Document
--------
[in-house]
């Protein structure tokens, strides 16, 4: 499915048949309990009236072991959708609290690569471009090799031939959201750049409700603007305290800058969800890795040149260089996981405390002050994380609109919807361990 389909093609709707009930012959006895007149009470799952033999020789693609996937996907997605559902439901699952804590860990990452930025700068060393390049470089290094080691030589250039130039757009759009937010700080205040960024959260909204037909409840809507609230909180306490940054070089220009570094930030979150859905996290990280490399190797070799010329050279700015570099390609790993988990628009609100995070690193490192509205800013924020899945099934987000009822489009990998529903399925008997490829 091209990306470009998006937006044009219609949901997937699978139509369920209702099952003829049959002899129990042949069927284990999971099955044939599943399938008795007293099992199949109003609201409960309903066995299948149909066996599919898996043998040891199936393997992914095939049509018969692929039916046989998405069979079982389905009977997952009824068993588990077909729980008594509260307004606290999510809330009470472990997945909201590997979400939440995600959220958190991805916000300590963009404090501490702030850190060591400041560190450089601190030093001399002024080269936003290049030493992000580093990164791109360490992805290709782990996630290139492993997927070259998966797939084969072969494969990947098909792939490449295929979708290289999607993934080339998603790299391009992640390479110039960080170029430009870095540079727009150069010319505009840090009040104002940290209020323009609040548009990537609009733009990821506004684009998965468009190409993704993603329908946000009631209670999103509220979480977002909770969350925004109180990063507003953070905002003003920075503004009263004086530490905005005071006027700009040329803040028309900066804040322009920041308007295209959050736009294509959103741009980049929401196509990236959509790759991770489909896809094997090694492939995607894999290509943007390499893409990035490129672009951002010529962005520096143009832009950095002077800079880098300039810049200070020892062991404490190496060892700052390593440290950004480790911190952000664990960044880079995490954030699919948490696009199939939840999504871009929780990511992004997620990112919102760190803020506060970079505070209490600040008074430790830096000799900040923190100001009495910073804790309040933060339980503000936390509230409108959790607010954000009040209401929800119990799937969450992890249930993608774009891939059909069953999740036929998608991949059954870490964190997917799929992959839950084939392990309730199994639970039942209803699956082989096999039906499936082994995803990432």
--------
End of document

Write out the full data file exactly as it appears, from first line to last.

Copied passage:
[in-house]
């Protein structure tokens, strides 16, 4: 499915048949309990009236072991959708609290690569471009090799031939959201750049409700603007305290800058969800890795040149260089996981405390002050994380609109919807361990 389909093609709707009930012959006895007149009470799952033999020789693609996937996907997605559902439901699952804590860990990452930025700068060393390049470089290094080691030589250039130039757009759009937010700080205040960024959260909204037909409840809507609230909180306490940054070089220009570094930030979150859905996290990280490399190797070799010329050279700015570099390609790993988990628009609100995070690193490192509205800013924020899945099934987000009822489009990998529903399925008997490829 091209990306470009998006937006044009219609949901997937699978139509369920209702099952003829049959002899129990042949069927284990999971099955044939599943399938008795007293099992199949109003609201409960309903066995299948149909066996599919898996043998040891199936393997992914095939049509018969692929039916046989998405069979079982389905009977997952009824068993588990077909729980008594509260307004606290999510809330009470472990997945909201590997979400939440995600959220958190991805916000300590963009404090501490702030850190060591400041560190450089601190030093001399002024080269936003290049030493992000580093990164791109360490992805290709782990996630290139492993997927070259998966797939084969072969494969990947098909792939490449295929979708290289999607993934080339998603790299391009992640390479110039960080170029430009870095540079727009150069010319505009840090009040104002940290209020323009609040548009990537609009733009990821506004684009998965468009190409993704993603329908946000009631209670999103509220979480977002909770969350925004109180990063507003953070905002003003920075503004009263004086530490905005005071006027700009040329803040028309900066804040322009920041308007295209959050736009294509959103741009980049929401196509990236959509790759991770489909896809094997090694492939995607894999290509943007390499893409990035490129672009951002010529962005520096143009832009950095002077800079880098300039810049200070020892062991404490190496060892700052390593440290950004480790911190952000664990960044880079995490954030699919948490696009199939939840999504871009929780990511992004997620990112919102760190803020506060970079505070209490600040008074430790830096000799900040923190100001009495910073804790309040933060339980503000936390509230409108959790607010954000009040209401929800119990799937969450992890249930993608774009891939059909069953999740036929998608991949059954870490964190997917799929992959839950084939392990309730199994639970039942209803699956082989096999039906499936082994995803990432």